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Classification of distinct seed carbohydrate profiles in soybean

Author:
Hagely, Katherine B., Palmquist, Debra, Bilyeu, Kristin D.
Source:
Journal of agricultural and food chemistry 2013 v.61 no.5 pp. 1105-1111
ISSN:
0021-8561
Subject:
Glycine max, alleles, antinutritional factors, biosynthesis, carbohydrate composition, enzymes, feed formulation, feed meals, genetic background, metabolizable energy, mutation, phenotype, raffinose, seeds, soybean meal, soybeans, stachyose, sucrose
Abstract:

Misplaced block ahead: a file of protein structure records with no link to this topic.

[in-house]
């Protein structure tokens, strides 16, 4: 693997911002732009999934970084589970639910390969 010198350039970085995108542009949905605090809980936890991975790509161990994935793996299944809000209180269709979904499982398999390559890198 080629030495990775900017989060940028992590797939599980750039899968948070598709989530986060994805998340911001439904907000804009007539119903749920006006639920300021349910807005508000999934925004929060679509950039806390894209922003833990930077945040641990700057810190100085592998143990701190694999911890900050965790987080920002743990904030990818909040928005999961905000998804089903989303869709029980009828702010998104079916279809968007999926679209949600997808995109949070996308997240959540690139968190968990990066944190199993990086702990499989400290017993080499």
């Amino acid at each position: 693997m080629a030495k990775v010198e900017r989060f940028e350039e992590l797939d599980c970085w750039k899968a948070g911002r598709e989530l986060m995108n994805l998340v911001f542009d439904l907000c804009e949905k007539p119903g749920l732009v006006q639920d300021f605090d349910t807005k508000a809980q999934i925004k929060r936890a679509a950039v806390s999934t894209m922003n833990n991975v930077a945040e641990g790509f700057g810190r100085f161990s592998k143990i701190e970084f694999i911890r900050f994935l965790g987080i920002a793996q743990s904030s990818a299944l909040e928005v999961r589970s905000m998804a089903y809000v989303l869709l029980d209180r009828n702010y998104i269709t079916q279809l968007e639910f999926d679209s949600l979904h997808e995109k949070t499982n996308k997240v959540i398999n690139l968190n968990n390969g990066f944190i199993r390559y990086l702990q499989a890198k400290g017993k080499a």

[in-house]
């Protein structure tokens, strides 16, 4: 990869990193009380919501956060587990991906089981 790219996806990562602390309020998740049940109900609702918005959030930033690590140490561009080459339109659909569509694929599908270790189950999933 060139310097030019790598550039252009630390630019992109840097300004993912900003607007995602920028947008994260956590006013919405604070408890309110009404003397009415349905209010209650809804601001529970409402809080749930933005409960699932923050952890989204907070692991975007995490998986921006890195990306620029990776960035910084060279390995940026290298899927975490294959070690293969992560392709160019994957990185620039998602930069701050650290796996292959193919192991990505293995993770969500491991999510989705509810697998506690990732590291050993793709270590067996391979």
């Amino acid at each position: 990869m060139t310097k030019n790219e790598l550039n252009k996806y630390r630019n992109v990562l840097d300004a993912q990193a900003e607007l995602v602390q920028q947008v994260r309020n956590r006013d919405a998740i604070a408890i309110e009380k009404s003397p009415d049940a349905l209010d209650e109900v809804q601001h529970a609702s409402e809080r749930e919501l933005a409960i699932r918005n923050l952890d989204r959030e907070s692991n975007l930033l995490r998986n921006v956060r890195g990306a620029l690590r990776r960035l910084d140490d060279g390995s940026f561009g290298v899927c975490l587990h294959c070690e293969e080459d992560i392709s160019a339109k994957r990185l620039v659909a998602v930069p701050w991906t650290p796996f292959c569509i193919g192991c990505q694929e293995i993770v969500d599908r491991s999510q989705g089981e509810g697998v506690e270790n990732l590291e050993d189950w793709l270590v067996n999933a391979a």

Soybeans are an important source of protein-rich meal for livestock feed formulations. Recent changes in the cost of commodity-based sources of metabolizable energy (ME) inputs has put pressure on soybean meal to deliver both protein and ME in feed formulations. The non-oil fraction of soybean contains approximately 12% soluble carbohydrates, principally sucrose, raffinose, and stachyose. Of these carbohydrates, only sucrose is positive for ME. Both raffinose and stachyose, belonging to the raffinose family of oligosaccharides (RFOs), are considered antinutritional because of the negative consequences of their fermentation in the gut of monogastric animals when RFOs are consumed in the diet. Therefore, there is an interest in improving soybean seed composition so that it contains higher ME and fewer antinutritional components by increasing the sucrose content while lowering the RFOs. Several soybean lines have been discovered that contain altered levels of RFOs, and recent molecular genetic investigations have shown the phenotype to be caused by mutations in a raffinose synthase 2 (RS2) gene encoding the enzyme that is the committed step for RFO biosynthesis. The objective of this research was to determine the variation in carbohydrate profile for different soybean lines grown in a single location containing one of three different alleles of the RS2 gene. The results indicate that, although there is variation in the carbohydrate profiles for each line, different lines with the same RS2 genotype tend to produce a characteristic carbohydrate profile. Although the carbohydrate profile for each RS2 genotype class was consistent in different genetic backgrounds under two conditions grown at one location, more research will be necessary to determine the environmental stability of the carbohydrate profiles in multiple locations over different years.